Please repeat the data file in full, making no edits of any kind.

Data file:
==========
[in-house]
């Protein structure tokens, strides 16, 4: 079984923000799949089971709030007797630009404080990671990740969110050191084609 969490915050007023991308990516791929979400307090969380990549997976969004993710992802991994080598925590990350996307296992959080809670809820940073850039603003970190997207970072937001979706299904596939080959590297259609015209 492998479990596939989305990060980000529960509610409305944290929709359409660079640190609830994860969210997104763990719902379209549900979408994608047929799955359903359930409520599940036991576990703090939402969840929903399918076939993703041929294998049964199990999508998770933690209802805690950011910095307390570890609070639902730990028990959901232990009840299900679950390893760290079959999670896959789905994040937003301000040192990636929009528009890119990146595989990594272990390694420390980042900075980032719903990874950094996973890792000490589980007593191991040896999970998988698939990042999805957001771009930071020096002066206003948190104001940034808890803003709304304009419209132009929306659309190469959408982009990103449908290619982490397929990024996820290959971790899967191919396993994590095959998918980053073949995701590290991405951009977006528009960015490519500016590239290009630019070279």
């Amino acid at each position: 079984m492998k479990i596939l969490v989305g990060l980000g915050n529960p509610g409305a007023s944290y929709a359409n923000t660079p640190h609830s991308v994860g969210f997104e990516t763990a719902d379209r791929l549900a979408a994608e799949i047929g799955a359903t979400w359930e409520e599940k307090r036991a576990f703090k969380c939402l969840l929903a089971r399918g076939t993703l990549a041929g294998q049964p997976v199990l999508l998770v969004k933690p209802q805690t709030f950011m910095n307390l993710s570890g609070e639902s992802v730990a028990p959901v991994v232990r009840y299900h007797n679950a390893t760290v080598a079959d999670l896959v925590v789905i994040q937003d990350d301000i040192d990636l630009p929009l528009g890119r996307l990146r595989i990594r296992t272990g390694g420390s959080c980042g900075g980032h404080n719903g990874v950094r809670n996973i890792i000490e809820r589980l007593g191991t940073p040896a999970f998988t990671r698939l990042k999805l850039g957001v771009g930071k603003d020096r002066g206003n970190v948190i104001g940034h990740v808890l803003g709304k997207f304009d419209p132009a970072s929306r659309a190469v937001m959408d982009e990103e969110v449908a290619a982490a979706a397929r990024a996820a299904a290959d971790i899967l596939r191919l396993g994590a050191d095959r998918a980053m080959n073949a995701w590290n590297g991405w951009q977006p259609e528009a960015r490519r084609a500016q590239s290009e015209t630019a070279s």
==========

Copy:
[in-house]
């Protein structure tokens, strides 16, 4: 079984923000799949089971709030007797630009404080990671990740969110050191084609 969490915050007023991308990516791929979400307090969380990549997976969004993710992802991994080598925590990350996307296992959080809670809820940073850039603003970190997207970072937001979706299904596939080959590297259609015209 492998479990596939989305990060980000529960509610409305944290929709359409660079640190609830994860969210997104763990719902379209549900979408994608047929799955359903359930409520599940036991576990703090939402969840929903399918076939993703041929294998049964199990999508998770933690209802805690950011910095307390570890609070639902730990028990959901232990009840299900679950390893760290079959999670896959789905994040937003301000040192990636929009528009890119990146595989990594272990390694420390980042900075980032719903990874950094996973890792000490589980007593191991040896999970998988698939990042999805957001771009930071020096002066206003948190104001940034808890803003709304304009419209132009929306659309190469959408982009990103449908290619982490397929990024996820290959971790899967191919396993994590095959998918980053073949995701590290991405951009977006528009960015490519500016590239290009630019070279």
């Amino acid at each position: 079984m492998k479990i596939l969490v989305g990060l980000g915050n529960p509610g409305a007023s944290y929709a359409n923000t660079p640190h609830s991308v994860g969210f997104e990516t763990a719902d379209r791929l549900a979408a994608e799949i047929g799955a359903t979400w359930e409520e599940k307090r036991a576990f703090k969380c939402l969840l929903a089971r399918g076939t993703l990549a041929g294998q049964p997976v199990l999508l998770v969004k933690p209802q805690t709030f950011m910095n307390l993710s570890g609070e639902s992802v730990a028990p959901v991994v232990r009840y299900h007797n679950a390893t760290v080598a079959d999670l896959v925590v789905i994040q937003d990350d301000i040192d990636l630009p929009l528009g890119r996307l990146r595989i990594r296992t272990g390694g420390s959080c980042g900075g980032h404080n719903g990874v950094r809670n996973i890792i000490e809820r589980l007593g191991t940073p040896a999970f998988t990671r698939l990042k999805l850039g957001v771009g930071k603003d020096r002066g206003n970190v948190i104001g940034h990740v808890l803003g709304k997207f304009d419209p132009a970072s929306r659309a190469v937001m959408d982009e990103e969110v449908a290619a982490a979706a397929r990024a996820a299904a290959d971790i899967l596939r191919l396993g994590a050191d095959r998918a980053m080959n073949a995701w590290n590297g991405w951009q977006p259609e528009a960015r490519r084609a500016q590239s290009e015209t630019a070279s």